An example of this is seen in the scene with Mr. Chow walking up the apartments staircase that is dimly-lit. In this scene, low-key lighting is used to demonstrate the emptiness of the characters life. The next scene starts with the camera zooming out from a ceiling light thereby providing a contrasting mood between the two scenes. The use of high key lighting in this scene is to suggest that there is a sense of hope for Mr. Chow as he is going to met Su who will be his solace. In the last scene where the two protagonists say their final words to each other before they part ways, the backlighting had been placed in various angles thereby creating silhouettes which were used to express the inner torment of the characters.


The wall separating the two apartments is used to demonstrate the separation between the two characters. However, it is also evident that as the two characters lean on opposite sides of the wall, it acts as a connector that symbolizes the solace the two found in one another and a form of complicity. The two characters desire to be together but they are faced with a number of factors which act as barrier to them forming a relationship. The wall is used as a symbolism of the barriers ( the fact that they are both married and societal practices) separating them.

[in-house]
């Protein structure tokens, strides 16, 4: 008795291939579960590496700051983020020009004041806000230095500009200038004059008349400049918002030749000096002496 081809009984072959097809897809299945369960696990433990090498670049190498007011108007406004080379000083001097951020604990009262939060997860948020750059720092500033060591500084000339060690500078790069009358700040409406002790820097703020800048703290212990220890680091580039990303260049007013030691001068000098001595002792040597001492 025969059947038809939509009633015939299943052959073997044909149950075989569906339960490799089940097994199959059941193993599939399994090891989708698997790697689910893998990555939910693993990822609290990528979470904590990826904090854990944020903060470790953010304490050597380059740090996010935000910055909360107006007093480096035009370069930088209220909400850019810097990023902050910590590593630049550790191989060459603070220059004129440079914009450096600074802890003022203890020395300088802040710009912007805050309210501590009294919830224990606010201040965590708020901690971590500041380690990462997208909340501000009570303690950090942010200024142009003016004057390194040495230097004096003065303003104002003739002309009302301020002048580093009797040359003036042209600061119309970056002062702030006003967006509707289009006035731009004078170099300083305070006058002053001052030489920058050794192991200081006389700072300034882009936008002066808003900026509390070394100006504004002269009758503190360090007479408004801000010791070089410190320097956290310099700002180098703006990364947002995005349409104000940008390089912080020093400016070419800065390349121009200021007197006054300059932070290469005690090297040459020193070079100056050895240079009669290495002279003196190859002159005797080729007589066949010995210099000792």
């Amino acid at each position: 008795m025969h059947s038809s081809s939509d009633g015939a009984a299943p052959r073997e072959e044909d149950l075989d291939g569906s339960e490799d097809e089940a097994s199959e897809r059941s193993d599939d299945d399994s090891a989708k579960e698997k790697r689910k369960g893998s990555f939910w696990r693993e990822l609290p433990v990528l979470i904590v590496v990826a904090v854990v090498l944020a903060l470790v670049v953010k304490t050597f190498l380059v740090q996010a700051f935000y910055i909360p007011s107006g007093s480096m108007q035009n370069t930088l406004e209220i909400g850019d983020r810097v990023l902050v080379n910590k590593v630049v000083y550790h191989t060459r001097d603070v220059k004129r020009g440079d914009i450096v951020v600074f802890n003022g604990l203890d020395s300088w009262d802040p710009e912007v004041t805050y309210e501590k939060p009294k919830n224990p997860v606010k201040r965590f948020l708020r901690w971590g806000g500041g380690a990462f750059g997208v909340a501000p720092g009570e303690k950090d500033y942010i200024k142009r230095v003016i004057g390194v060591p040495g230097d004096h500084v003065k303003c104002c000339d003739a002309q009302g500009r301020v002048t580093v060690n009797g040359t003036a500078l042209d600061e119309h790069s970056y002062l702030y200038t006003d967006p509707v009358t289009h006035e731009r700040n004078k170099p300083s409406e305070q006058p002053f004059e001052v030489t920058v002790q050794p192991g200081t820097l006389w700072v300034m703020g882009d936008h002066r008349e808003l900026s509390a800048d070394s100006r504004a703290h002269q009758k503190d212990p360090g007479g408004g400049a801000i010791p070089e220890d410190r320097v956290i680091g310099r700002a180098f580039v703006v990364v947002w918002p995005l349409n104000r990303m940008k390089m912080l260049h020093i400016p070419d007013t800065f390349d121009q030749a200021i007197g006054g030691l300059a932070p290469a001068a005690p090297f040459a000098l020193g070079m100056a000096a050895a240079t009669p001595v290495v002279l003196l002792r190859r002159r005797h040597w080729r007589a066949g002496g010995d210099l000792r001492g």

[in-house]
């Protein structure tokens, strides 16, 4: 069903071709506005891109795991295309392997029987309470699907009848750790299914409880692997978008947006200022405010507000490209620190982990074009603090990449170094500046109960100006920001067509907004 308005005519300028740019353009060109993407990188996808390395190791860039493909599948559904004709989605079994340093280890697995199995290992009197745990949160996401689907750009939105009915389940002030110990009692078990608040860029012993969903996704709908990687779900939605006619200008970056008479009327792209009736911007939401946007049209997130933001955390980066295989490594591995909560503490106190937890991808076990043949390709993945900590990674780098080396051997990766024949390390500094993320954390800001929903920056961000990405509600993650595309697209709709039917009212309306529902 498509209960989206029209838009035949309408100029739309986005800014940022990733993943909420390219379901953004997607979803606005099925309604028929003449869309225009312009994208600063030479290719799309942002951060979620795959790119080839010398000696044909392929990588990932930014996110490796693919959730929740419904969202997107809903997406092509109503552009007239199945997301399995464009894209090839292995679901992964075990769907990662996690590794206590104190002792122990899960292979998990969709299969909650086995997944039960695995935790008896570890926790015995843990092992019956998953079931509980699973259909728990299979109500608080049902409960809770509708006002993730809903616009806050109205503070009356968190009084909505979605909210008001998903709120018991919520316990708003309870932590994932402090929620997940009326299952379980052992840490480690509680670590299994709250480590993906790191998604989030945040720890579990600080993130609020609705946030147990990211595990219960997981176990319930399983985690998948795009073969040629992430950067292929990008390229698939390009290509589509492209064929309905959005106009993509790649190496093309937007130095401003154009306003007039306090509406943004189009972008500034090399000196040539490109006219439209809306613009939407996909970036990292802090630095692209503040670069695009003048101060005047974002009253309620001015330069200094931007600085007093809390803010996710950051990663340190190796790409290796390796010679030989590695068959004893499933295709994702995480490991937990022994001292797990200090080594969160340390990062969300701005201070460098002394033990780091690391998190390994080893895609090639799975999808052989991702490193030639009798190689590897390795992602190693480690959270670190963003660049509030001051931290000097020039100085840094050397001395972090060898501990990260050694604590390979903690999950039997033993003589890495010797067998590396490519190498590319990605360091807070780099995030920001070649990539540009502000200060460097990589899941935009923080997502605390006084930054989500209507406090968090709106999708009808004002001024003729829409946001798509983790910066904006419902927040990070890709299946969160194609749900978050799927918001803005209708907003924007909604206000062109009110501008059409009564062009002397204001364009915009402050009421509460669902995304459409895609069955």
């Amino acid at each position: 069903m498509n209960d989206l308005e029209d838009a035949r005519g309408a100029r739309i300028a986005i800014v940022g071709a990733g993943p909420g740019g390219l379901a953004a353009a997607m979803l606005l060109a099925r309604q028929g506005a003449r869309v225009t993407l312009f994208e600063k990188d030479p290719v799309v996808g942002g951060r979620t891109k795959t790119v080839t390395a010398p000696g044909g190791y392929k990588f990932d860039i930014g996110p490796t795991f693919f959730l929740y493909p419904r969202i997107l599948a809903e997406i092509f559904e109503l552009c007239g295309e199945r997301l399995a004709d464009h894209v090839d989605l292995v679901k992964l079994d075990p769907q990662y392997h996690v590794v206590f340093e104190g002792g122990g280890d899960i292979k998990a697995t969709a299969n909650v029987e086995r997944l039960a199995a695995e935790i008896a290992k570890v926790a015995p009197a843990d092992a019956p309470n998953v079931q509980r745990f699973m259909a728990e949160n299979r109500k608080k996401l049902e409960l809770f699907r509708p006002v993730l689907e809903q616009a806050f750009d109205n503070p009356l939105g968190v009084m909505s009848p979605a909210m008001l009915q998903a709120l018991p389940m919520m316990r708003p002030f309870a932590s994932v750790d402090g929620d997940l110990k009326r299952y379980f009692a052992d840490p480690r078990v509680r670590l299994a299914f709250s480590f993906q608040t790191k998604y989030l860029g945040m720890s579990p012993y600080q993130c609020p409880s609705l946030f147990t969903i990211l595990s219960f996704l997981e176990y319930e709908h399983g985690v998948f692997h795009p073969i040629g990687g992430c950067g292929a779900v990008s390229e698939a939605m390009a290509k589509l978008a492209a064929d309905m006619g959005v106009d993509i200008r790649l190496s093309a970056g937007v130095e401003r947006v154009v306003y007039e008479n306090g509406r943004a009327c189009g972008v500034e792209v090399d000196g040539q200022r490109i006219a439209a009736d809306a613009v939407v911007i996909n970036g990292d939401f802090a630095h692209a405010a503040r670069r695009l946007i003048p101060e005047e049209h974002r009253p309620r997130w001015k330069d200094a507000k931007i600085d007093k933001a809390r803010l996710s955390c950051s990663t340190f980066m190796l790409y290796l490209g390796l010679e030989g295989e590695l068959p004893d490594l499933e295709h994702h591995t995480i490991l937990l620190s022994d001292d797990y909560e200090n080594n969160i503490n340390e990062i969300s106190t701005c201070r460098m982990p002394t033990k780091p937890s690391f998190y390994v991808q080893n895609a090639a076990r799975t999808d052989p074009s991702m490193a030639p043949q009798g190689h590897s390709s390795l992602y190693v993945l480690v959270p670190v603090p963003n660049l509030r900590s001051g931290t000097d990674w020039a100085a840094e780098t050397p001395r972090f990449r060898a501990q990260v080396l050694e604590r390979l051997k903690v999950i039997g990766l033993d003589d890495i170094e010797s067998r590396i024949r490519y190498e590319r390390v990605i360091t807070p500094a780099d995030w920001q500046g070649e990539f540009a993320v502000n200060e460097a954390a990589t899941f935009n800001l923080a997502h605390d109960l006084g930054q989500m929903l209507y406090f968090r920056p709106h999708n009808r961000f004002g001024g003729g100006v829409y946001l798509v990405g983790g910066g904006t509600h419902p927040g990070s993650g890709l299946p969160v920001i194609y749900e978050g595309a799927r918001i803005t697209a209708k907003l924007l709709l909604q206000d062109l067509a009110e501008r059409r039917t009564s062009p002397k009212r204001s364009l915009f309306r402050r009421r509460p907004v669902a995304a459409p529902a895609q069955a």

Techniques for conveying depth and complicity

The shot of the film’s opening scene demonstrates a partial view of a wall and a lady in her middle ages providing a sense of mystery for the audience as the rest of the house is obscured. One also notices the consistent lack of strong shadow contrast. This depiction serves to allude to the level of mystery that is contained in the film before it even commences. It achieves this by producing a dramatic effect where images from the background that could have completed for the attention of the viewer are eliminated and focus is only on the main characters. By doing so it serves to efficiently prepare the audience for the mystery contained in the film. This is achieved by drawing attention to the light and the objects eliminated by it.